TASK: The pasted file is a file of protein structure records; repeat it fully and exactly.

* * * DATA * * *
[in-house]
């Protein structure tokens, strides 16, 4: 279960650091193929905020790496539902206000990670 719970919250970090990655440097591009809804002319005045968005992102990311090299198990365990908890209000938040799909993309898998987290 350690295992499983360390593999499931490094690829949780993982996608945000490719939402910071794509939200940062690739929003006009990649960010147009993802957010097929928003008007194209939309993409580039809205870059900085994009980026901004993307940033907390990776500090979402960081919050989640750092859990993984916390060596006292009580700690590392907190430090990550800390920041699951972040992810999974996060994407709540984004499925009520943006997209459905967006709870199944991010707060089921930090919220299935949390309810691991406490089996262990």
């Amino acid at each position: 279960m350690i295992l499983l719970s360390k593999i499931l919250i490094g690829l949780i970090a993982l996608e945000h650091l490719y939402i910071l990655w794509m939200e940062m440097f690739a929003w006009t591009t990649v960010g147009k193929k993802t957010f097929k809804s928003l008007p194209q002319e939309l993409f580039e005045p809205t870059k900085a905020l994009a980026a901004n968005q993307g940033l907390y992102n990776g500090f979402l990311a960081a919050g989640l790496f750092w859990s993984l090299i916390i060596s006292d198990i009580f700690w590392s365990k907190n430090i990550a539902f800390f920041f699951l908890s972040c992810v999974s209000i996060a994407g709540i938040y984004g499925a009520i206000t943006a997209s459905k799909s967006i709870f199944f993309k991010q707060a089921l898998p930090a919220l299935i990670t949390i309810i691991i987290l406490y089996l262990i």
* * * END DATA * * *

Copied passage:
[in-house]
């Protein structure tokens, strides 16, 4: 279960650091193929905020790496539902206000990670 719970919250970090990655440097591009809804002319005045968005992102990311090299198990365990908890209000938040799909993309898998987290 350690295992499983360390593999499931490094690829949780993982996608945000490719939402910071794509939200940062690739929003006009990649960010147009993802957010097929928003008007194209939309993409580039809205870059900085994009980026901004993307940033907390990776500090979402960081919050989640750092859990993984916390060596006292009580700690590392907190430090990550800390920041699951972040992810999974996060994407709540984004499925009520943006997209459905967006709870199944991010707060089921930090919220299935949390309810691991406490089996262990």
């Amino acid at each position: 279960m350690i295992l499983l719970s360390k593999i499931l919250i490094g690829l949780i970090a993982l996608e945000h650091l490719y939402i910071l990655w794509m939200e940062m440097f690739a929003w006009t591009t990649v960010g147009k193929k993802t957010f097929k809804s928003l008007p194209q002319e939309l993409f580039e005045p809205t870059k900085a905020l994009a980026a901004n968005q993307g940033l907390y992102n990776g500090f979402l990311a960081a919050g989640l790496f750092w859990s993984l090299i916390i060596s006292d198990i009580f700690w590392s365990k907190n430090i990550a539902f800390f920041f699951l908890s972040c992810v999974s209000i996060a994407g709540i938040y984004g499925a009520i206000t943006a997209s459905k799909s967006i709870f199944f993309k991010q707060a089921l898998p930090a919220l299935i990670t949390i309810i691991i987290l406490y089996l262990i």